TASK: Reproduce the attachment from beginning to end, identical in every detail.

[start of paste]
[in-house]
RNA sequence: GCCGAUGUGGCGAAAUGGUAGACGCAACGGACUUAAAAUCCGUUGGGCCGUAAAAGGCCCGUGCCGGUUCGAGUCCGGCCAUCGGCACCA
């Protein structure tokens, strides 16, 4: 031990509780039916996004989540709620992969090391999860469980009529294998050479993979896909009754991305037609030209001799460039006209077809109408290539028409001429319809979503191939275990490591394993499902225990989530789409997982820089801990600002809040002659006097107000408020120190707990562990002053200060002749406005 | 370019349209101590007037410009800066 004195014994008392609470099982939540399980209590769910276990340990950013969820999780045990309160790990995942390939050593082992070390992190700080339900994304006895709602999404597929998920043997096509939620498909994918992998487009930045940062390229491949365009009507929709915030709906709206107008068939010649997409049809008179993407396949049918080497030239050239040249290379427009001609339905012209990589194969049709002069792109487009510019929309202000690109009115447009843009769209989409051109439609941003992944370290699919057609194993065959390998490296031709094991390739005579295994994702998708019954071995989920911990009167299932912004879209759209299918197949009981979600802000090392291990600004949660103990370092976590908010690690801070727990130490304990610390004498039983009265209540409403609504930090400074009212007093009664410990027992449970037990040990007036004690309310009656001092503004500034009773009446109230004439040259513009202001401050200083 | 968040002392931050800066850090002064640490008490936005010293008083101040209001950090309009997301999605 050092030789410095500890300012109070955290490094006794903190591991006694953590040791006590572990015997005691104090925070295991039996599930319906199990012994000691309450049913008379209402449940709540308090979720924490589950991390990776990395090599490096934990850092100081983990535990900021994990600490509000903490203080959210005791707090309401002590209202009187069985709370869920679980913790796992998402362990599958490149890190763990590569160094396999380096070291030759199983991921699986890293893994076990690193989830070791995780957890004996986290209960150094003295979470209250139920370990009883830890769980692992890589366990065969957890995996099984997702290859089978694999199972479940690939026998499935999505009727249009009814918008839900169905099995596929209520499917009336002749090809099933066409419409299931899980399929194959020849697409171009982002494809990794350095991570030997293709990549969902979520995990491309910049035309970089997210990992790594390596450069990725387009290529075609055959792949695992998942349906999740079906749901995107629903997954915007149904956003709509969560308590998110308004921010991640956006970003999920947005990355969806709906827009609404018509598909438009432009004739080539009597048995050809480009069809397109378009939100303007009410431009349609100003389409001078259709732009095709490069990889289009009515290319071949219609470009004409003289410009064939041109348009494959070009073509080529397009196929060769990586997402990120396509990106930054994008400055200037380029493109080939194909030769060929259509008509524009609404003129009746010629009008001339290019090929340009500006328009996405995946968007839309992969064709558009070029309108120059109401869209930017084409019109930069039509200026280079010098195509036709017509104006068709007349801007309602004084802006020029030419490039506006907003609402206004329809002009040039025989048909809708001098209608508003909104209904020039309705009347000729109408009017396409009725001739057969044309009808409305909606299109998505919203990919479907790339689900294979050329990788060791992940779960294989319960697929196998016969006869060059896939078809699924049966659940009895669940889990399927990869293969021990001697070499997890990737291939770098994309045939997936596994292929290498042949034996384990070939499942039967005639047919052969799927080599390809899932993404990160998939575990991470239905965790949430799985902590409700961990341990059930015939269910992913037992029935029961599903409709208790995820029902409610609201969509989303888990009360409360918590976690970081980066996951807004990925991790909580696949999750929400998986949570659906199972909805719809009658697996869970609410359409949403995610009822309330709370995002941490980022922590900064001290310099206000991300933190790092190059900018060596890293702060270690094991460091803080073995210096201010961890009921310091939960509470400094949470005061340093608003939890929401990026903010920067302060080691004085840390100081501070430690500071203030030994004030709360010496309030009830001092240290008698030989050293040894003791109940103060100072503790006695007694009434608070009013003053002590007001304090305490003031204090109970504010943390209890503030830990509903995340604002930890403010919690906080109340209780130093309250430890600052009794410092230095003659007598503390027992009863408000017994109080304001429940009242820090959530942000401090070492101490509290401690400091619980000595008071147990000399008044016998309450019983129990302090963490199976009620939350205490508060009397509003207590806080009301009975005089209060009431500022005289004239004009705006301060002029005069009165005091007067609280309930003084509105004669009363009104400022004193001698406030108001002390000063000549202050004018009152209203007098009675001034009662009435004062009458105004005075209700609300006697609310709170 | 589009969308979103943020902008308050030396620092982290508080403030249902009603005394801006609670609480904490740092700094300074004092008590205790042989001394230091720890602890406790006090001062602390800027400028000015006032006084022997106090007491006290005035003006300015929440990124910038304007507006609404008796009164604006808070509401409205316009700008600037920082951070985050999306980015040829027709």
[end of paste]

[in-house]
RNA sequence: GCCGAUGUGGCGAAAUGGUAGACGCAACGGACUUAAAAUCCGUUGGGCCGUAAAAGGCCCGUGCCGGUUCGAGUCCGGCCAUCGGCACCA
């Protein structure tokens, strides 16, 4: 031990509780039916996004989540709620992969090391999860469980009529294998050479993979896909009754991305037609030209001799460039006209077809109408290539028409001429319809979503191939275990490591394993499902225990989530789409997982820089801990600002809040002659006097107000408020120190707990562990002053200060002749406005 | 370019349209101590007037410009800066 004195014994008392609470099982939540399980209590769910276990340990950013969820999780045990309160790990995942390939050593082992070390992190700080339900994304006895709602999404597929998920043997096509939620498909994918992998487009930045940062390229491949365009009507929709915030709906709206107008068939010649997409049809008179993407396949049918080497030239050239040249290379427009001609339905012209990589194969049709002069792109487009510019929309202000690109009115447009843009769209989409051109439609941003992944370290699919057609194993065959390998490296031709094991390739005579295994994702998708019954071995989920911990009167299932912004879209759209299918197949009981979600802000090392291990600004949660103990370092976590908010690690801070727990130490304990610390004498039983009265209540409403609504930090400074009212007093009664410990027992449970037990040990007036004690309310009656001092503004500034009773009446109230004439040259513009202001401050200083 | 968040002392931050800066850090002064640490008490936005010293008083101040209001950090309009997301999605 050092030789410095500890300012109070955290490094006794903190591991006694953590040791006590572990015997005691104090925070295991039996599930319906199990012994000691309450049913008379209402449940709540308090979720924490589950991390990776990395090599490096934990850092100081983990535990900021994990600490509000903490203080959210005791707090309401002590209202009187069985709370869920679980913790796992998402362990599958490149890190763990590569160094396999380096070291030759199983991921699986890293893994076990690193989830070791995780957890004996986290209960150094003295979470209250139920370990009883830890769980692992890589366990065969957890995996099984997702290859089978694999199972479940690939026998499935999505009727249009009814918008839900169905099995596929209520499917009336002749090809099933066409419409299931899980399929194959020849697409171009982002494809990794350095991570030997293709990549969902979520995990491309910049035309970089997210990992790594390596450069990725387009290529075609055959792949695992998942349906999740079906749901995107629903997954915007149904956003709509969560308590998110308004921010991640956006970003999920947005990355969806709906827009609404018509598909438009432009004739080539009597048995050809480009069809397109378009939100303007009410431009349609100003389409001078259709732009095709490069990889289009009515290319071949219609470009004409003289410009064939041109348009494959070009073509080529397009196929060769990586997402990120396509990106930054994008400055200037380029493109080939194909030769060929259509008509524009609404003129009746010629009008001339290019090929340009500006328009996405995946968007839309992969064709558009070029309108120059109401869209930017084409019109930069039509200026280079010098195509036709017509104006068709007349801007309602004084802006020029030419490039506006907003609402206004329809002009040039025989048909809708001098209608508003909104209904020039309705009347000729109408009017396409009725001739057969044309009808409305909606299109998505919203990919479907790339689900294979050329990788060791992940779960294989319960697929196998016969006869060059896939078809699924049966659940009895669940889990399927990869293969021990001697070499997890990737291939770098994309045939997936596994292929290498042949034996384990070939499942039967005639047919052969799927080599390809899932993404990160998939575990991470239905965790949430799985902590409700961990341990059930015939269910992913037992029935029961599903409709208790995820029902409610609201969509989303888990009360409360918590976690970081980066996951807004990925991790909580696949999750929400998986949570659906199972909805719809009658697996869970609410359409949403995610009822309330709370995002941490980022922590900064001290310099206000991300933190790092190059900018060596890293702060270690094991460091803080073995210096201010961890009921310091939960509470400094949470005061340093608003939890929401990026903010920067302060080691004085840390100081501070430690500071203030030994004030709360010496309030009830001092240290008698030989050293040894003791109940103060100072503790006695007694009434608070009013003053002590007001304090305490003031204090109970504010943390209890503030830990509903995340604002930890403010919690906080109340209780130093309250430890600052009794410092230095003659007598503390027992009863408000017994109080304001429940009242820090959530942000401090070492101490509290401690400091619980000595008071147990000399008044016998309450019983129990302090963490199976009620939350205490508060009397509003207590806080009301009975005089209060009431500022005289004239004009705006301060002029005069009165005091007067609280309930003084509105004669009363009104400022004193001698406030108001002390000063000549202050004018009152209203007098009675001034009662009435004062009458105004005075209700609300006697609310709170 | 589009969308979103943020902008308050030396620092982290508080403030249902009603005394801006609670609480904490740092700094300074004092008590205790042989001394230091720890602890406790006090001062602390800027400028000015006032006084022997106090007491006290005035003006300015929440990124910038304007507006609404008796009164604006808070509401409205316009700008600037920082951070985050999306980015040829027709």